About the artist;
Jacques-Joseph Tissot was born in 1836, in Nantes in a seaport on the French coast. Throughout his life Tissot retained an affinity and fascination with all things nautical, and his marked ability to accurately paint rigging and shipboard scene paintings must have come from his boyhood. Tissot was the son of a very prosperous, successful shopkeeper, who was a devout Roman Catholic. Unsurprisingly the young Tissot was sent away to a boarding school run by Jesuits. Tissot senior seems to have been unenthusiastic about the prospect of his son becoming an artist, but eventually accepted the inevitability of his son's artistic pretensions forming the basis of his career.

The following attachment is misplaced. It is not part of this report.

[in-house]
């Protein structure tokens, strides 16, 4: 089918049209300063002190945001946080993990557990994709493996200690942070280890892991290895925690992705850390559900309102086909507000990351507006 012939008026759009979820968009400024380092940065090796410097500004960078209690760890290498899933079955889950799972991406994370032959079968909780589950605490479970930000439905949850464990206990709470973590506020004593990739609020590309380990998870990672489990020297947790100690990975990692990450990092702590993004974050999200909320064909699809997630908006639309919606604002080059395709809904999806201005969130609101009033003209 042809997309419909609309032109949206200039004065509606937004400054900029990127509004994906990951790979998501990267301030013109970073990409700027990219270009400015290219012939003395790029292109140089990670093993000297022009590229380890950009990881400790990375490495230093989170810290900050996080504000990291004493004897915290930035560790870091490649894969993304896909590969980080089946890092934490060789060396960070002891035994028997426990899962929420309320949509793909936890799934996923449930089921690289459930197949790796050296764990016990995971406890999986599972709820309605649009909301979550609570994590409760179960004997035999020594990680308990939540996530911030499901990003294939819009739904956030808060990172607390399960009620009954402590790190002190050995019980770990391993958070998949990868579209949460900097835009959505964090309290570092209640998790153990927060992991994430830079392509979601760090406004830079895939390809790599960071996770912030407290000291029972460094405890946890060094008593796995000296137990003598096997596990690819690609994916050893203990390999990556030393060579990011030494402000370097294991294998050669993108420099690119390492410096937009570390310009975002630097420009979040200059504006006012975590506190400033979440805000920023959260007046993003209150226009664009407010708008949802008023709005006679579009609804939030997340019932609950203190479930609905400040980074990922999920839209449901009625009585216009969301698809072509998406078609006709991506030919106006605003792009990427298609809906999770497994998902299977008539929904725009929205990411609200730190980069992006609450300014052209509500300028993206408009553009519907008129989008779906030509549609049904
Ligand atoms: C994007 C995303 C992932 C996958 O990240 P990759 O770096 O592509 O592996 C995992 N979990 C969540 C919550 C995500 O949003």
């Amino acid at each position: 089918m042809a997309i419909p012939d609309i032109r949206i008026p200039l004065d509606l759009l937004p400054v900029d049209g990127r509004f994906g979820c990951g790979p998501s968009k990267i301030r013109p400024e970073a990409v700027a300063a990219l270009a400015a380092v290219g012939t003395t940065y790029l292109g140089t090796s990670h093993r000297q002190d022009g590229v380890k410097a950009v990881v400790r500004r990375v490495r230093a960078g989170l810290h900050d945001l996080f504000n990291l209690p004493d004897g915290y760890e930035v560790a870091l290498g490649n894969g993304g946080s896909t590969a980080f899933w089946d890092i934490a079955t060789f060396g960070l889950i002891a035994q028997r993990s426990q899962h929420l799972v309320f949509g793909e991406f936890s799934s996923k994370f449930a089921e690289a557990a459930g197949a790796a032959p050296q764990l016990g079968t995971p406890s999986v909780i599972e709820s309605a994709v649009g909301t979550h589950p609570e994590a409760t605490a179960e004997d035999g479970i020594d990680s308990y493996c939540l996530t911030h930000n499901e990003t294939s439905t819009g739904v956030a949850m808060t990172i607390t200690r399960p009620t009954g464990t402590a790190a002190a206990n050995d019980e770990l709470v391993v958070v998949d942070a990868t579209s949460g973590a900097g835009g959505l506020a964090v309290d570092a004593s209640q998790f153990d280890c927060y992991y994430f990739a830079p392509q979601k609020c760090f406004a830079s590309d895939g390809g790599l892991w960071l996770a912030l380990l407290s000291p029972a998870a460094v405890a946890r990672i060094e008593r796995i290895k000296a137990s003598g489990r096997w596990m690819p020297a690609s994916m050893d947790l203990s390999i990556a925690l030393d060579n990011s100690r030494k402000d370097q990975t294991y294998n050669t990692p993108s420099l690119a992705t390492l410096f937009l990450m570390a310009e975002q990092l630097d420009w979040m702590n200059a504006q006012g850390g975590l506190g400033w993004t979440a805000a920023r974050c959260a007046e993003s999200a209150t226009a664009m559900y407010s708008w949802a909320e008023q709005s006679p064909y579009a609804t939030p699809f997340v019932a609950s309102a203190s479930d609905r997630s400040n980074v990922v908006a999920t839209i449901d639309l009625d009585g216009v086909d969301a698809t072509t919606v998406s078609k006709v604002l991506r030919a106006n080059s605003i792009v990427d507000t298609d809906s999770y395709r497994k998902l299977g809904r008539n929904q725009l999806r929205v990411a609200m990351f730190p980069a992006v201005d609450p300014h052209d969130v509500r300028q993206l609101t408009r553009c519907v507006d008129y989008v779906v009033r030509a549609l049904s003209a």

In 1856 Tissot went to Paris to train as a painter. Here, at the Ecole des Beaux Arts the young Tissot met the young James McNiell Whistler (1834-1903), one of the most celebrated and unusual figures in 19th century art. At about this time Tissot also met, and became a friend of Degas (1834-1917) the Impressionist painter. Like Alma-Tadema, and Edward Burne-Jones, Tissot changed his name at this time to draw attention to himself. In his case he anglicised his Christian name to James. Tissot had fully inherited the shrewd commercial instincts of his father, and again like Alma-Tadema and Millais was a painter-entrepreneur. In the 1860s the painter became something of a traveller, visiting Italy, and in 1862 London. In 1864 Tissot exhibited his oil paintings at the Royal Academy for the first time, suggesting that he realised the potential of London as a source of wealthy patrons. Tissot began to concentrate on contemporary scene paintings at this time. In 1869 he produced caricatures for Vanity Fair magazine, where "Spy" had been the celebrated producer of this type of work for many years. Tissot produced a brilliant caricature of the elegant, sophisticated Frederic Leighton at an evening reception.